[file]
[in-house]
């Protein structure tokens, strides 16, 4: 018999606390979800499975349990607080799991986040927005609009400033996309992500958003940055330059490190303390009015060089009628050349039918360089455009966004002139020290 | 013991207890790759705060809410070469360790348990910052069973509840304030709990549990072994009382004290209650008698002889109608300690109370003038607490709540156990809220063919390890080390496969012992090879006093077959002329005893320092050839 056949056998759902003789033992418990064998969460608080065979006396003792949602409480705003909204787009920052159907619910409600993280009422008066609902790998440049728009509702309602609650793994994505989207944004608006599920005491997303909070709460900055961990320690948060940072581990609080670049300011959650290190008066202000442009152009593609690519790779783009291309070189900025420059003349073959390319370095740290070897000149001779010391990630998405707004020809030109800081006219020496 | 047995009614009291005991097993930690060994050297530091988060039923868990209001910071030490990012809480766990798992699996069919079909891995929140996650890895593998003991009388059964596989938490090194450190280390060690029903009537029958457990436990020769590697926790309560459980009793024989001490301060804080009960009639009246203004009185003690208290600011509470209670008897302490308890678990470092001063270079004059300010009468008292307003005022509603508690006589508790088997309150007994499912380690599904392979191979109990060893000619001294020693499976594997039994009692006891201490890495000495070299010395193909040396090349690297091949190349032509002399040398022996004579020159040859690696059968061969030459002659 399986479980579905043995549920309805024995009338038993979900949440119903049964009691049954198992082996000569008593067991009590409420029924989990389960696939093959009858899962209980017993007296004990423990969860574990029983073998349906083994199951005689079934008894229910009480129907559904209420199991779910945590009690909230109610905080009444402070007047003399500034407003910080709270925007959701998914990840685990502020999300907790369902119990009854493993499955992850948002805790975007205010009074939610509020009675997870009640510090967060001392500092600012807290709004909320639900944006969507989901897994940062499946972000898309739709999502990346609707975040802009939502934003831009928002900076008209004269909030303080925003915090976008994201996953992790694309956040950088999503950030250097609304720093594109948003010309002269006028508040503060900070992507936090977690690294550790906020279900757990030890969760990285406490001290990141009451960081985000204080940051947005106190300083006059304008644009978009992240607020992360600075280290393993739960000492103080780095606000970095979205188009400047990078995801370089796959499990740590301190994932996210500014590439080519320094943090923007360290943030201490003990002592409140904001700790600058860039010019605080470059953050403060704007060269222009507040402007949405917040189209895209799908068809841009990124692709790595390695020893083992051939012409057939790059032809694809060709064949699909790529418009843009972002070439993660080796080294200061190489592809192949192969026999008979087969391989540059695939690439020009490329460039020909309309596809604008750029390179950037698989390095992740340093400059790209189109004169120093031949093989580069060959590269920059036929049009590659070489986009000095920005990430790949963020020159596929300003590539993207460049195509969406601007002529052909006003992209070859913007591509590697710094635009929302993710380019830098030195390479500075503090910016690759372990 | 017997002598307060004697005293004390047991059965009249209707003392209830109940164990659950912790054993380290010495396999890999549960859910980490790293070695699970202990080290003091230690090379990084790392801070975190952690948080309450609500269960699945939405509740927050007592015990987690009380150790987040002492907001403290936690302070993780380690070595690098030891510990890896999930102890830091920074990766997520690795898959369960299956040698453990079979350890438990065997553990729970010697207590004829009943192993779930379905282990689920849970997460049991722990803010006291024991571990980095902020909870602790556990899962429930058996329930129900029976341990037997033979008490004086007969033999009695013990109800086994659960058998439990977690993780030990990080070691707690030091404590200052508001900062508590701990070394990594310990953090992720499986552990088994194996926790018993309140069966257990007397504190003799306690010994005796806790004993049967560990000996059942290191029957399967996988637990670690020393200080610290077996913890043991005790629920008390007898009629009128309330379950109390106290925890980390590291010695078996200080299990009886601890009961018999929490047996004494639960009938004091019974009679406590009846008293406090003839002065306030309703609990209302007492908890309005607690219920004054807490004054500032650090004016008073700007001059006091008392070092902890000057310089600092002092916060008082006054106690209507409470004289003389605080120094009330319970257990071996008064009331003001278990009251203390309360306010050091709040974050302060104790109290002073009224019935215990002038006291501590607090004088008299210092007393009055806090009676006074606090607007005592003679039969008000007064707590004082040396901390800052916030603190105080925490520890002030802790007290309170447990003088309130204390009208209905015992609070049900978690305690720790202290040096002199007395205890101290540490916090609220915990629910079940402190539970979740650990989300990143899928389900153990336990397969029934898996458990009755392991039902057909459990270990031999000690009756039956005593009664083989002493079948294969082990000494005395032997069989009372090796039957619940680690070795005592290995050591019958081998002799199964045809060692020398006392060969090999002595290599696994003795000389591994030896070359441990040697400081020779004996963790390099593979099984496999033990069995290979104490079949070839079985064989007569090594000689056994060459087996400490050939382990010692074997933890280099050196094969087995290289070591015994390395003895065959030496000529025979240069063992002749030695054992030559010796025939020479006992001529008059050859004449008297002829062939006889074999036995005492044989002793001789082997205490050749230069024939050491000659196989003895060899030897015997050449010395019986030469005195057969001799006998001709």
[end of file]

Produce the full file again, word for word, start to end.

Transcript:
[in-house]
């Protein structure tokens, strides 16, 4: 018999606390979800499975349990607080799991986040927005609009400033996309992500958003940055330059490190303390009015060089009628050349039918360089455009966004002139020290 | 013991207890790759705060809410070469360790348990910052069973509840304030709990549990072994009382004290209650008698002889109608300690109370003038607490709540156990809220063919390890080390496969012992090879006093077959002329005893320092050839 056949056998759902003789033992418990064998969460608080065979006396003792949602409480705003909204787009920052159907619910409600993280009422008066609902790998440049728009509702309602609650793994994505989207944004608006599920005491997303909070709460900055961990320690948060940072581990609080670049300011959650290190008066202000442009152009593609690519790779783009291309070189900025420059003349073959390319370095740290070897000149001779010391990630998405707004020809030109800081006219020496 | 047995009614009291005991097993930690060994050297530091988060039923868990209001910071030490990012809480766990798992699996069919079909891995929140996650890895593998003991009388059964596989938490090194450190280390060690029903009537029958457990436990020769590697926790309560459980009793024989001490301060804080009960009639009246203004009185003690208290600011509470209670008897302490308890678990470092001063270079004059300010009468008292307003005022509603508690006589508790088997309150007994499912380690599904392979191979109990060893000619001294020693499976594997039994009692006891201490890495000495070299010395193909040396090349690297091949190349032509002399040398022996004579020159040859690696059968061969030459002659 399986479980579905043995549920309805024995009338038993979900949440119903049964009691049954198992082996000569008593067991009590409420029924989990389960696939093959009858899962209980017993007296004990423990969860574990029983073998349906083994199951005689079934008894229910009480129907559904209420199991779910945590009690909230109610905080009444402070007047003399500034407003910080709270925007959701998914990840685990502020999300907790369902119990009854493993499955992850948002805790975007205010009074939610509020009675997870009640510090967060001392500092600012807290709004909320639900944006969507989901897994940062499946972000898309739709999502990346609707975040802009939502934003831009928002900076008209004269909030303080925003915090976008994201996953992790694309956040950088999503950030250097609304720093594109948003010309002269006028508040503060900070992507936090977690690294550790906020279900757990030890969760990285406490001290990141009451960081985000204080940051947005106190300083006059304008644009978009992240607020992360600075280290393993739960000492103080780095606000970095979205188009400047990078995801370089796959499990740590301190994932996210500014590439080519320094943090923007360290943030201490003990002592409140904001700790600058860039010019605080470059953050403060704007060269222009507040402007949405917040189209895209799908068809841009990124692709790595390695020893083992051939012409057939790059032809694809060709064949699909790529418009843009972002070439993660080796080294200061190489592809192949192969026999008979087969391989540059695939690439020009490329460039020909309309596809604008750029390179950037698989390095992740340093400059790209189109004169120093031949093989580069060959590269920059036929049009590659070489986009000095920005990430790949963020020159596929300003590539993207460049195509969406601007002529052909006003992209070859913007591509590697710094635009929302993710380019830098030195390479500075503090910016690759372990 | 017997002598307060004697005293004390047991059965009249209707003392209830109940164990659950912790054993380290010495396999890999549960859910980490790293070695699970202990080290003091230690090379990084790392801070975190952690948080309450609500269960699945939405509740927050007592015990987690009380150790987040002492907001403290936690302070993780380690070595690098030891510990890896999930102890830091920074990766997520690795898959369960299956040698453990079979350890438990065997553990729970010697207590004829009943192993779930379905282990689920849970997460049991722990803010006291024991571990980095902020909870602790556990899962429930058996329930129900029976341990037997033979008490004086007969033999009695013990109800086994659960058998439990977690993780030990990080070691707690030091404590200052508001900062508590701990070394990594310990953090992720499986552990088994194996926790018993309140069966257990007397504190003799306690010994005796806790004993049967560990000996059942290191029957399967996988637990670690020393200080610290077996913890043991005790629920008390007898009629009128309330379950109390106290925890980390590291010695078996200080299990009886601890009961018999929490047996004494639960009938004091019974009679406590009846008293406090003839002065306030309703609990209302007492908890309005607690219920004054807490004054500032650090004016008073700007001059006091008392070092902890000057310089600092002092916060008082006054106690209507409470004289003389605080120094009330319970257990071996008064009331003001278990009251203390309360306010050091709040974050302060104790109290002073009224019935215990002038006291501590607090004088008299210092007393009055806090009676006074606090607007005592003679039969008000007064707590004082040396901390800052916030603190105080925490520890002030802790007290309170447990003088309130204390009208209905015992609070049900978690305690720790202290040096002199007395205890101290540490916090609220915990629910079940402190539970979740650990989300990143899928389900153990336990397969029934898996458990009755392991039902057909459990270990031999000690009756039956005593009664083989002493079948294969082990000494005395032997069989009372090796039957619940680690070795005592290995050591019958081998002799199964045809060692020398006392060969090999002595290599696994003795000389591994030896070359441990040697400081020779004996963790390099593979099984496999033990069995290979104490079949070839079985064989007569090594000689056994060459087996400490050939382990010692074997933890280099050196094969087995290289070591015994390395003895065959030496000529025979240069063992002749030695054992030559010796025939020479006992001529008059050859004449008297002829062939006889074999036995005492044989002793001789082997205490050749230069024939050491000659196989003895060899030897015997050449010395019986030469005195057969001799006998001709």